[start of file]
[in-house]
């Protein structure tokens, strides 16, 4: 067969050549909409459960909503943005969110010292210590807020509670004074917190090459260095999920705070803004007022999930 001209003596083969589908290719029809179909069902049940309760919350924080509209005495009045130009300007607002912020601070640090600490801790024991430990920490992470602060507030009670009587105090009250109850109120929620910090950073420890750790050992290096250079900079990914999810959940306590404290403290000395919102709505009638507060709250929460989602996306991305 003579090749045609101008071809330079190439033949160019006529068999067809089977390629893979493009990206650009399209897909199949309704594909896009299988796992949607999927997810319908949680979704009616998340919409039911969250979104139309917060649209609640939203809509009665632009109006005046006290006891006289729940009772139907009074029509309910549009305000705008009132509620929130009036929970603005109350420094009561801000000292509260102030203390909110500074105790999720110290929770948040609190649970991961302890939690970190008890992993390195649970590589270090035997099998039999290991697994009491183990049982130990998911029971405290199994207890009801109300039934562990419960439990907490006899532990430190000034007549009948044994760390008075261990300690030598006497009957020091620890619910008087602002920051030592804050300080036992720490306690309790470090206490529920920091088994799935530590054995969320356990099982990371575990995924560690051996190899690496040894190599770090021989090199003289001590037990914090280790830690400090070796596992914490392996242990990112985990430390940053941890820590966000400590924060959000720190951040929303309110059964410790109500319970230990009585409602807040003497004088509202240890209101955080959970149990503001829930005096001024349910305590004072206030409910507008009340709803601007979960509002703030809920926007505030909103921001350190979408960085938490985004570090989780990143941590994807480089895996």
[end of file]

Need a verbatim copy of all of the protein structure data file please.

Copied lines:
[in-house]
């Protein structure tokens, strides 16, 4: 067969050549909409459960909503943005969110010292210590807020509670004074917190090459260095999920705070803004007022999930 001209003596083969589908290719029809179909069902049940309760919350924080509209005495009045130009300007607002912020601070640090600490801790024991430990920490992470602060507030009670009587105090009250109850109120929620910090950073420890750790050992290096250079900079990914999810959940306590404290403290000395919102709505009638507060709250929460989602996306991305 003579090749045609101008071809330079190439033949160019006529068999067809089977390629893979493009990206650009399209897909199949309704594909896009299988796992949607999927997810319908949680979704009616998340919409039911969250979104139309917060649209609640939203809509009665632009109006005046006290006891006289729940009772139907009074029509309910549009305000705008009132509620929130009036929970603005109350420094009561801000000292509260102030203390909110500074105790999720110290929770948040609190649970991961302890939690970190008890992993390195649970590589270090035997099998039999290991697994009491183990049982130990998911029971405290199994207890009801109300039934562990419960439990907490006899532990430190000034007549009948044994760390008075261990300690030598006497009957020091620890619910008087602002920051030592804050300080036992720490306690309790470090206490529920920091088994799935530590054995969320356990099982990371575990995924560690051996190899690496040894190599770090021989090199003289001590037990914090280790830690400090070796596992914490392996242990990112985990430390940053941890820590966000400590924060959000720190951040929303309110059964410790109500319970230990009585409602807040003497004088509202240890209101955080959970149990503001829930005096001024349910305590004072206030409910507008009340709803601007979960509002703030809920926007505030909103921001350190979408960085938490985004570090989780990143941590994807480089895996």